In the first episode of the first season of The 100, I am so glad I knew nothing about this show. Intrigued? Then it’s time for Mark to watch The 100.
Oh my god, I WASN’T READY.
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Now, I was incredibly lucky to not only have no one spoil this for me, but in recommending it, the lovely folks of this community just told me that it was a diverse cast with real-life non-straight characters. (In person, someone once told me I should watch it – and I quote – “because: lesbians.”) That’s it. NO ONE TOLD ME ANYTHING AT ALL. So I didn’t even know what genre it was, who starred in it, and I got to experience “Pilot” completely ignorant of literally everything.
I’m so happy this was the case. For the sake of this review, I’m going to split things up by the two locations/factions just so that I can try to cover as much as I can. Lord, I’M NOT READY.
God, this show wastes NO FUCKING TIME. I don’t think I’ve seen a pilot since LOST or Pushing Daisies that gallops so relentlessly into absurdity like this, and I love it. If that’s not clear enough, I’ll spell it out: I’m in. Count me the fuck in, y’all, because I immediately want to know more. I want to see more. I want to experience these characters because some of them are already revealing interesting things about themselves, and it’s only been ONE EPISODE.
Which still blows my mind because there are already so many plot twists and character revelations in the first forty minutes of this goddamn show. Amidst this, there’s worldbuilding. A LOT OF IT. I have questions about this universe, but the refreshing thing is that I’m not confused about what’s revealed here. It makes sense to me, and the show does a whole lot in very little time. I wanted to open this, then, with an exploration of The Ark, whose Biblical reference is eerily apt when you think about the ramifications of the place. 97 years after the nuclear apocalypse, twelve nations survive in a space station that sits above Earth, and everything is an organized mess. What little we do learn about the culture aboard The Ark is gleaned from dialogue. It’s how we find out about how all crime committed by those over 18 is punishable by death. (Called “floating,” in this world.) Or how we discover that it’s illegal to have more than one child. Or how we learn that there’s a vicious battle between Chancellor Jaha and Councilman Kane, the latter of which is a ruthless pragmatist willing to do anything to preserve the human race.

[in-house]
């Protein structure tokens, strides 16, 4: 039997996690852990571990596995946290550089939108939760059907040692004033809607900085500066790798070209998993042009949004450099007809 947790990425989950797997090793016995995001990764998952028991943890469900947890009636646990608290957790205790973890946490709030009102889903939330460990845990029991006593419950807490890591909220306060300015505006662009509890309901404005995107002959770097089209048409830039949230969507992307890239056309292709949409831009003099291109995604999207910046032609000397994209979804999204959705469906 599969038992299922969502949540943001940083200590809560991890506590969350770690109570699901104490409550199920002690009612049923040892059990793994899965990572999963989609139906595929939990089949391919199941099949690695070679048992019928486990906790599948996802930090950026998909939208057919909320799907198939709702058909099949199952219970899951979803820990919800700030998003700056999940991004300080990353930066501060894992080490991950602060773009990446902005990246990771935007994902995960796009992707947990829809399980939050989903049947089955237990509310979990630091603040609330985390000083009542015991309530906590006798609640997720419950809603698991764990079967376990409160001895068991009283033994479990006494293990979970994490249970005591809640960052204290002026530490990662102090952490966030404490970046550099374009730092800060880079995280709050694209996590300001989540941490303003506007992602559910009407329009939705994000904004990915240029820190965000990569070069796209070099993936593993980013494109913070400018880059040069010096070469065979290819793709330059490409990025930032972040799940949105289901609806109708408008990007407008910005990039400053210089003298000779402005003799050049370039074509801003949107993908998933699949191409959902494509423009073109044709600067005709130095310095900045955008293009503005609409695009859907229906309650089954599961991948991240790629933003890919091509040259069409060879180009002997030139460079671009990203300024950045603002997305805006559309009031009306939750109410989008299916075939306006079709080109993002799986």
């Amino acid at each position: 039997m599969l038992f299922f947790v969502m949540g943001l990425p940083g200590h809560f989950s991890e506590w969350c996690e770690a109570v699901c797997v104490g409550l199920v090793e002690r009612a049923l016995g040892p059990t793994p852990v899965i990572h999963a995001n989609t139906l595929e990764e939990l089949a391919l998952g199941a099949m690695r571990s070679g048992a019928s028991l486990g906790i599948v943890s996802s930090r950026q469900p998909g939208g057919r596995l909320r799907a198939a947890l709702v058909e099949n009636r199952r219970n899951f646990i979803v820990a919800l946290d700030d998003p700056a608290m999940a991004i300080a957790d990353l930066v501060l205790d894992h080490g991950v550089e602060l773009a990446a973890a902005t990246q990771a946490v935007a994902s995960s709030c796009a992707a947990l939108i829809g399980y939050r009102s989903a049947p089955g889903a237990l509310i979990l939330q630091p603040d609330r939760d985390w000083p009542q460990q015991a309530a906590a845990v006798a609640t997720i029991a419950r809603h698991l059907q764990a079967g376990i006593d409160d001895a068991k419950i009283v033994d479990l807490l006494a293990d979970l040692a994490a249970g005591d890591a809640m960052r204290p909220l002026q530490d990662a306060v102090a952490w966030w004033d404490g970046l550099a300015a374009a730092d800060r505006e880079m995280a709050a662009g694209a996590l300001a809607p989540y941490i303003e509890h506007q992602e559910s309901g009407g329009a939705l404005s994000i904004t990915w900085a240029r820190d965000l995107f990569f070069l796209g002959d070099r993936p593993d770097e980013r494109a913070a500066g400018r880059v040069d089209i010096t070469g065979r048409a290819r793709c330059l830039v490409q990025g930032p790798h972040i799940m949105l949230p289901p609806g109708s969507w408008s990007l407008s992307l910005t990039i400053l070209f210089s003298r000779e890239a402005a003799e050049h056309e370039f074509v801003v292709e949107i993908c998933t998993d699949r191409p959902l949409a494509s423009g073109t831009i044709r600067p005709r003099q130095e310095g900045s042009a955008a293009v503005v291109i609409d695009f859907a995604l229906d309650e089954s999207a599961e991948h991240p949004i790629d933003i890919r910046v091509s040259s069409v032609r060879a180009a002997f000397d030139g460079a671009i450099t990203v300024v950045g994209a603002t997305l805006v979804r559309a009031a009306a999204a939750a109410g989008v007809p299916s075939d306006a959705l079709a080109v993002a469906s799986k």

But at what cost? Kane is absolutely terrifying, and I kind of love the willingness of this show to just go straight for a one-note antagonist here. Kane has absolutely no redeeming features whatsoever; he’s willing to execute the chief medical officer, Dr. Griffin, just for using too much anesthetic when trying to save Jaha’s life. While Kane tries to make it out like he’s not paying special favors, it’s clear that he just wants Jaha out of the way. He cares not for mercy or compassion, and thus, it’s easy for him to express disinterest towards the 100 and everyone who might stand in his way.
He’s also the man who killed Dr. Griffin’s husband. Why? BECAUSE THE ARK IS RUNNING OUT OF OXYGEN. Oh my god, how is this show so intense already? But I love this element to the story, not only for the tension and the explanation for why The 100 were sent down to earth, but because it’s very clear that the show is willing to tread through oppression dynamics in telling us this story. It’s about resources: Who has access to them? Who is allowed to break the rules to get them? Who is considered privileged in this world? (Bellamy makes reference to this when gesturing towards Wells and Clarke, so I imagine that there’s a ruling class aboard the Ark who is considered “privileged.”) If we accept that, then I imagine this is how the rulers of The Ark decide who lives and who dies. Kane sure seems to have a way to get rid of people “by the book,” so I wonder what that means. A more strenuous enforcement of the law? Send more people to Earth aside from the 100?